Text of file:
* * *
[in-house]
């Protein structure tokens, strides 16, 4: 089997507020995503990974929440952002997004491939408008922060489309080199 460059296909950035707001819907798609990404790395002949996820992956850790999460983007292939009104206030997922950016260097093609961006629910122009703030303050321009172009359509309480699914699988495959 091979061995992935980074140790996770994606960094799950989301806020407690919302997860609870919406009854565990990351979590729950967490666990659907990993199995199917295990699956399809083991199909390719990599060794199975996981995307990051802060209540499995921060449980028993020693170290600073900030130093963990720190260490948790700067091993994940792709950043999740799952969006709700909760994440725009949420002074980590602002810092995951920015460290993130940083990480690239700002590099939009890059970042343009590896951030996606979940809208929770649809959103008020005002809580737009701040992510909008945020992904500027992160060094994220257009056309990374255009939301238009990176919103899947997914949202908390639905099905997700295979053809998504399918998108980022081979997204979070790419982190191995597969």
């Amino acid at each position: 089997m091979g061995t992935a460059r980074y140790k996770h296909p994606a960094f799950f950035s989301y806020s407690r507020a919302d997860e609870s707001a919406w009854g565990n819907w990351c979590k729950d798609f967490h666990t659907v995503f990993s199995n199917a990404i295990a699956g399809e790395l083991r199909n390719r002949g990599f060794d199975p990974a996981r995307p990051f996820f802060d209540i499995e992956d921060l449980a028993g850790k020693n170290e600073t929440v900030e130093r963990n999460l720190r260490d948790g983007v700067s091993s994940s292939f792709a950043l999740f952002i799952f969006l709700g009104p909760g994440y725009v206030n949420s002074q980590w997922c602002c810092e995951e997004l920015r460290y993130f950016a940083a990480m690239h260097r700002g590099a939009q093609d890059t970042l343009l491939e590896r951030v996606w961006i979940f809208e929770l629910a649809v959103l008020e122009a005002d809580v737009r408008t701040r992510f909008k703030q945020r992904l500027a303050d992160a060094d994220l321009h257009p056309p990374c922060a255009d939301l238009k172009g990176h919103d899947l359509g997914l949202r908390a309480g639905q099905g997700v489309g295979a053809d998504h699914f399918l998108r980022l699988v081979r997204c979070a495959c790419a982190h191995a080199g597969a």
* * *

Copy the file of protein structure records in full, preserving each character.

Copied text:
[in-house]
């Protein structure tokens, strides 16, 4: 089997507020995503990974929440952002997004491939408008922060489309080199 460059296909950035707001819907798609990404790395002949996820992956850790999460983007292939009104206030997922950016260097093609961006629910122009703030303050321009172009359509309480699914699988495959 091979061995992935980074140790996770994606960094799950989301806020407690919302997860609870919406009854565990990351979590729950967490666990659907990993199995199917295990699956399809083991199909390719990599060794199975996981995307990051802060209540499995921060449980028993020693170290600073900030130093963990720190260490948790700067091993994940792709950043999740799952969006709700909760994440725009949420002074980590602002810092995951920015460290993130940083990480690239700002590099939009890059970042343009590896951030996606979940809208929770649809959103008020005002809580737009701040992510909008945020992904500027992160060094994220257009056309990374255009939301238009990176919103899947997914949202908390639905099905997700295979053809998504399918998108980022081979997204979070790419982190191995597969």
């Amino acid at each position: 089997m091979g061995t992935a460059r980074y140790k996770h296909p994606a960094f799950f950035s989301y806020s407690r507020a919302d997860e609870s707001a919406w009854g565990n819907w990351c979590k729950d798609f967490h666990t659907v995503f990993s199995n199917a990404i295990a699956g399809e790395l083991r199909n390719r002949g990599f060794d199975p990974a996981r995307p990051f996820f802060d209540i499995e992956d921060l449980a028993g850790k020693n170290e600073t929440v900030e130093r963990n999460l720190r260490d948790g983007v700067s091993s994940s292939f792709a950043l999740f952002i799952f969006l709700g009104p909760g994440y725009v206030n949420s002074q980590w997922c602002c810092e995951e997004l920015r460290y993130f950016a940083a990480m690239h260097r700002g590099a939009q093609d890059t970042l343009l491939e590896r951030v996606w961006i979940f809208e929770l629910a649809v959103l008020e122009a005002d809580v737009r408008t701040r992510f909008k703030q945020r992904l500027a303050d992160a060094d994220l321009h257009p056309p990374c922060a255009d939301l238009k172009g990176h919103d899947l359509g997914l949202r908390a309480g639905q099905g997700v489309g295979a053809d998504h699914f399918l998108r980022l699988v081979r997204c979070a495959c790419a982190h191995a080199g597969a």